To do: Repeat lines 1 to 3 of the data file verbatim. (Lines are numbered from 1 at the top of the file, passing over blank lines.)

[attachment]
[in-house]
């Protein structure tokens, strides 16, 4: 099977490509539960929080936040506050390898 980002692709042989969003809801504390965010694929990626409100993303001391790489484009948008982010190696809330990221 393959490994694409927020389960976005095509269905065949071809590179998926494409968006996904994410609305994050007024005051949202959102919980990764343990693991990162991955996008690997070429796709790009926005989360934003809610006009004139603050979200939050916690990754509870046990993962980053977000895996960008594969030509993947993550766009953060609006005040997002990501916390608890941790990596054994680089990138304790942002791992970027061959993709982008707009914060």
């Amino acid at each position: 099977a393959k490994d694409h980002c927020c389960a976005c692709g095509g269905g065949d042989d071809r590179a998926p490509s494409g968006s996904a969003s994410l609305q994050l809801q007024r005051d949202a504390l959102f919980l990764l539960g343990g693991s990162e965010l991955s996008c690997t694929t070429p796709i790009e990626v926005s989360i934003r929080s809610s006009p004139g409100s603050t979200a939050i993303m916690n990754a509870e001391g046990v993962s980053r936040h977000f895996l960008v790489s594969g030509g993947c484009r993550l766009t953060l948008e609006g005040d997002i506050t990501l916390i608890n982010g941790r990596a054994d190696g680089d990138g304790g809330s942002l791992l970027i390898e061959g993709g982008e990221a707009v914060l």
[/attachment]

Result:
[in-house]
């Protein structure tokens, strides 16, 4: 099977490509539960929080936040506050390898 980002692709042989969003809801504390965010694929990626409100993303001391790489484009948008982010190696809330990221 393959490994694409927020389960976005095509269905065949071809590179998926494409968006996904994410609305994050007024005051949202959102919980990764343990693991990162991955996008690997070429796709790009926005989360934003809610006009004139603050979200939050916690990754509870046990993962980053977000895996960008594969030509993947993550766009953060609006005040997002990501916390608890941790990596054994680089990138304790942002791992970027061959993709982008707009914060």
């Amino acid at each position: 099977a393959k490994d694409h980002c927020c389960a976005c692709g095509g269905g065949d042989d071809r590179a998926p490509s494409g968006s996904a969003s994410l609305q994050l809801q007024r005051d949202a504390l959102f919980l990764l539960g343990g693991s990162e965010l991955s996008c690997t694929t070429p796709i790009e990626v926005s989360i934003r929080s809610s006009p004139g409100s603050t979200a939050i993303m916690n990754a509870e001391g046990v993962s980053r936040h977000f895996l960008v790489s594969g030509g993947c484009r993550l766009t953060l948008e609006g005040d997002i506050t990501l916390i608890n982010g941790r990596a054994d190696g680089d990138g304790g809330s942002l791992l970027i390898e061959g993709g982008e990221a707009v914060l």